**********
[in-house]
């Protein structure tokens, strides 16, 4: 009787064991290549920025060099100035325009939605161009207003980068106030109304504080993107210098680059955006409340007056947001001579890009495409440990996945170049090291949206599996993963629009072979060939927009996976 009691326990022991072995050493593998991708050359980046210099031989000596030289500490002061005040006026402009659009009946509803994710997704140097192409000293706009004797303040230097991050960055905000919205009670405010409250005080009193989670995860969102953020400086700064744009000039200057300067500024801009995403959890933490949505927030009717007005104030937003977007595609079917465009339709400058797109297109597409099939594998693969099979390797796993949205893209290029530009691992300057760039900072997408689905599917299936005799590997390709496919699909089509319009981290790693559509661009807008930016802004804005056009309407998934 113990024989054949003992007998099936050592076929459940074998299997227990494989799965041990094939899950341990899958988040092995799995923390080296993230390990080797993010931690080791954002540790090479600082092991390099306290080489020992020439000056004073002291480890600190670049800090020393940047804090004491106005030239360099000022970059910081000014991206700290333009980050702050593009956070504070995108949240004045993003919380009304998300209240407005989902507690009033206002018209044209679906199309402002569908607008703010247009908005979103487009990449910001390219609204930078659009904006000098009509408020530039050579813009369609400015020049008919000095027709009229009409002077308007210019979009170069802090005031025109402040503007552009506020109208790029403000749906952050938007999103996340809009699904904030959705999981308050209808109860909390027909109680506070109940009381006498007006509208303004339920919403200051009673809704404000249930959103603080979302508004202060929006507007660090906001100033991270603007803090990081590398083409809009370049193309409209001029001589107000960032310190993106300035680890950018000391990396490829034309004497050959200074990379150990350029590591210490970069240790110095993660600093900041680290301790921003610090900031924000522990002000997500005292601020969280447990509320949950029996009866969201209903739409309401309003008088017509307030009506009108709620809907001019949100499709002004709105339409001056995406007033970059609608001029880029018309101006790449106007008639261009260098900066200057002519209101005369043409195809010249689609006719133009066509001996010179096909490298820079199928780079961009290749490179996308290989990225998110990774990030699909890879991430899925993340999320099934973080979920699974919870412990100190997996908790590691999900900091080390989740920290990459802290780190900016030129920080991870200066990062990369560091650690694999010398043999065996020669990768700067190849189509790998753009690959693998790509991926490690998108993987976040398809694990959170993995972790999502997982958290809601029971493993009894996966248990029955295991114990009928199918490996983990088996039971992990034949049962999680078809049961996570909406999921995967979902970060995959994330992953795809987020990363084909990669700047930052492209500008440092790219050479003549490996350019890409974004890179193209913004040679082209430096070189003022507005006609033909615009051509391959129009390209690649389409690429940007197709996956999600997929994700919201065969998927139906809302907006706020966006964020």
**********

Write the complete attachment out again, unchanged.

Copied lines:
[in-house]
């Protein structure tokens, strides 16, 4: 009787064991290549920025060099100035325009939605161009207003980068106030109304504080993107210098680059955006409340007056947001001579890009495409440990996945170049090291949206599996993963629009072979060939927009996976 009691326990022991072995050493593998991708050359980046210099031989000596030289500490002061005040006026402009659009009946509803994710997704140097192409000293706009004797303040230097991050960055905000919205009670405010409250005080009193989670995860969102953020400086700064744009000039200057300067500024801009995403959890933490949505927030009717007005104030937003977007595609079917465009339709400058797109297109597409099939594998693969099979390797796993949205893209290029530009691992300057760039900072997408689905599917299936005799590997390709496919699909089509319009981290790693559509661009807008930016802004804005056009309407998934 113990024989054949003992007998099936050592076929459940074998299997227990494989799965041990094939899950341990899958988040092995799995923390080296993230390990080797993010931690080791954002540790090479600082092991390099306290080489020992020439000056004073002291480890600190670049800090020393940047804090004491106005030239360099000022970059910081000014991206700290333009980050702050593009956070504070995108949240004045993003919380009304998300209240407005989902507690009033206002018209044209679906199309402002569908607008703010247009908005979103487009990449910001390219609204930078659009904006000098009509408020530039050579813009369609400015020049008919000095027709009229009409002077308007210019979009170069802090005031025109402040503007552009506020109208790029403000749906952050938007999103996340809009699904904030959705999981308050209808109860909390027909109680506070109940009381006498007006509208303004339920919403200051009673809704404000249930959103603080979302508004202060929006507007660090906001100033991270603007803090990081590398083409809009370049193309409209001029001589107000960032310190993106300035680890950018000391990396490829034309004497050959200074990379150990350029590591210490970069240790110095993660600093900041680290301790921003610090900031924000522990002000997500005292601020969280447990509320949950029996009866969201209903739409309401309003008088017509307030009506009108709620809907001019949100499709002004709105339409001056995406007033970059609608001029880029018309101006790449106007008639261009260098900066200057002519209101005369043409195809010249689609006719133009066509001996010179096909490298820079199928780079961009290749490179996308290989990225998110990774990030699909890879991430899925993340999320099934973080979920699974919870412990100190997996908790590691999900900091080390989740920290990459802290780190900016030129920080991870200066990062990369560091650690694999010398043999065996020669990768700067190849189509790998753009690959693998790509991926490690998108993987976040398809694990959170993995972790999502997982958290809601029971493993009894996966248990029955295991114990009928199918490996983990088996039971992990034949049962999680078809049961996570909406999921995967979902970060995959994330992953795809987020990363084909990669700047930052492209500008440092790219050479003549490996350019890409974004890179193209913004040679082209430096070189003022507005006609033909615009051509391959129009390209690649389409690429940007197709996956999600997929994700919201065969998927139906809302907006706020966006964020």